The Fallon Blood captures the optimism and unity of the American Revolution, though it ends with Southern suspicion of betrayal at the hands of the North. The Fallon Pride depicts the growing pains of a young and innocent republic’s rude awakening into the world of statecraft. By The Fallon Legacy, Southerners’ anxiety over the slave problem and anger against Northern economic exploitation are pulling America apart.

Throughout Jordan’s trilogy, the Southern people are fully and fairly represented, though never mythologized. They are not saints or sinners, but human beings doing the best that they can in the world in which they live. One of the advantages of historical fiction is its ability to capture this human element, an element often sorely lacking in history. Jordan accomplishes this with impressive skill, weaving an exciting narrative history and detailed social history into each book. You not only learn what happened in Colonial and Antebellum Charleston, but also what it was like to live there. Sadly, Jordan never reached the climactic moment of Southern history – her War of Independence.

Jordan’s magnum opus, however, is The Wheel of Time, an epic fantasy saga of a divided world struggling to unite against a common foe. The Wheel of Time, which Jordan claimed was inspired by War and Peace, has been compared to Beowulf, The Odyssey, and The Lord of the Rings. Jordan himself was dubbed the American heir to Tolkien. Jordan explained that he left historical fiction for fantasy due to its greater freedom of expression, both morally and creatively.

Sadly, Jordan never lived to complete his masterpiece, dying suddenly from a rare blood disease in 2007. He was buried at the 300 year-old St. James Church, a national historic landmark. His wife and editor – described by a friend as “a kindly, nice grandmother and…a stately Southern belle” – appointed an author to finish the series.

At first glance, there may not seem to be anything “Southern” about a fantasy saga like The Wheel of Time, but that would be a mistake. Southern influences run wide and deep throughout the story. “I would have to say I’m an American author, and more specifically that I’m a Southern author,” claimed Jordan. “My voice is both very American and very Southern.” The protagonists hail from the “Two Rivers,” a rural, remote region reminiscent of much of the South. In fact, Jordan and his wife referred to their Charleston home as the Two Rivers. Like Southerners, Two-Rivers folk, though perhaps close-minded and suspicious of outsiders, have hearts of gold.  “The Two Rivers people are based on a lot of country people I have known, and among whom I did a lot of my growing up,” said Jordan. The Two Rivers even has a banner which is a symbol of pride in an ancient, long-lost heritage, but is seen as a symbol of treason and rebellion beyond its borders – sound familiar? The dialogue is brimming with Southern-style homespun wisdom, some of which sounds so natural that it will inevitably crop up in your own speech. A sense of duty, honour, and country weighs heavily on the characters, as it has on chivalric Southerners from George Washington to Robert E. Lee to George S. Patton. In accordance with the suspicion of power in Southern political tradition, the magic of the world is a power that corrupts even the most well-intentioned users. As rulers maneuver to advance their own interests, however, the corrupting influence of plain old political power is also portrayed. “Politicians convince themselves that what is in their self-interest is good for the people,” said Jordan. “If you want a self-sacrificing hero who’s going to say, ‘This is truly in the best interest of the world and I will put aside my own beliefs, wishes, and desires,’ then you have to find somebody without a belly button.”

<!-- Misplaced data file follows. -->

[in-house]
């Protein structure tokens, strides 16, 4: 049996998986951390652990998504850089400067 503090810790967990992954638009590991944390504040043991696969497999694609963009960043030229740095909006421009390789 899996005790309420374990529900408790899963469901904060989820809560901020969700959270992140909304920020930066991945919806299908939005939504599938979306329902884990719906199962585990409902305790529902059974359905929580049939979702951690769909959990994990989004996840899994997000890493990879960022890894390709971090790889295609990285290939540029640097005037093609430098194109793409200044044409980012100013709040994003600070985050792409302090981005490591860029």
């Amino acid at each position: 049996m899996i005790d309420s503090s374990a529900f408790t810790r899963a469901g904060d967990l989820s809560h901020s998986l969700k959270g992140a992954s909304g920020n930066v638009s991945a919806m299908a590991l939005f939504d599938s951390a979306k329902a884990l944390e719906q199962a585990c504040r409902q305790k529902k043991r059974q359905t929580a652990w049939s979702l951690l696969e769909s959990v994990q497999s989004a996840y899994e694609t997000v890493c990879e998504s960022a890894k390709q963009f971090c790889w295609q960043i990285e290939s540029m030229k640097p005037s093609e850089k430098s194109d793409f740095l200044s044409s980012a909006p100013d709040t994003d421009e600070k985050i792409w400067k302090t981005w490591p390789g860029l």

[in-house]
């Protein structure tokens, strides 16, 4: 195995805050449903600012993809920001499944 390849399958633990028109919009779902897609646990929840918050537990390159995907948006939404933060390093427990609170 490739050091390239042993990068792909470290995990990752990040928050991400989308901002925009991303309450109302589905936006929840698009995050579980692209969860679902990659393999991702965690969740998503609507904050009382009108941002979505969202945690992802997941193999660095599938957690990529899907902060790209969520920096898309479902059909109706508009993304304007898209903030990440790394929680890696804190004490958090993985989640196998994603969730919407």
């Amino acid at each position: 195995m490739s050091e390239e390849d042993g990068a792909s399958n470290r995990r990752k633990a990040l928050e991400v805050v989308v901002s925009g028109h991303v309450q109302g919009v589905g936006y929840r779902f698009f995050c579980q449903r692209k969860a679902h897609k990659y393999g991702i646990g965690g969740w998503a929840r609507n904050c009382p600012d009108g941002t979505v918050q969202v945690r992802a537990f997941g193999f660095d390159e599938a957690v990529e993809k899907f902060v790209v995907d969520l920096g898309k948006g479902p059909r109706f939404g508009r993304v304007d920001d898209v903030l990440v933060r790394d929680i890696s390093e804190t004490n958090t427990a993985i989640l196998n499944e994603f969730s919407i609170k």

Today, “the Myth of the Lost Cause” is fashionable in the historical establishment. According to this school of thought, anything positive which Southerners said about themselves after the so-called “Civil War” – such as the rightfulness of secession or the bravery of Confederate soldiers – was a lie created to cope with the shame of defeat. Aside from being wrong, these Lost-Causers have missed the meaning of myth. A myth is neither fact nor fiction, but an artistic way of remembering something fundamentally true in the human experience. Myths may not be strictly accurate, but they are not mere superstitions or lies to be dispelled, either. Rather, myths encapsulate meaningful memories worthy of preservation. Jordan appreciated the power and importance of myth and wove it deeply into his storytelling:

 “I come from Charleston, South Carolina, which is a city that has undergone tremendous changes. The time of the American Revolution, it was the wealthiest city in North America. It was also the site of the Secession Convention that started the Civil War, and as a result of that, it was written out of the histories. You learn, growing up under those circumstances, that nothing stays the same. Even when you look around you and see all of these old houses, and what tourists think of as a stable old culture, it’s changed a hundred times in the last two hundred years. You realize that things that people think of as permanent, such as history, are mutable. They are changed by the observer. And what is remembered of history often becomes more important than what actually happened.”

 Civilizations are remembered by their literature. The past can be understood through history, but it can be lived through literature. Although Jordan is best-known for creating a world of his own, that world grew from Southern roots.

James Rutledge Roesch

James Rutledge Roesch is a businessman and an amateur writer. He lives in Florida with his wife, daughter, and dog.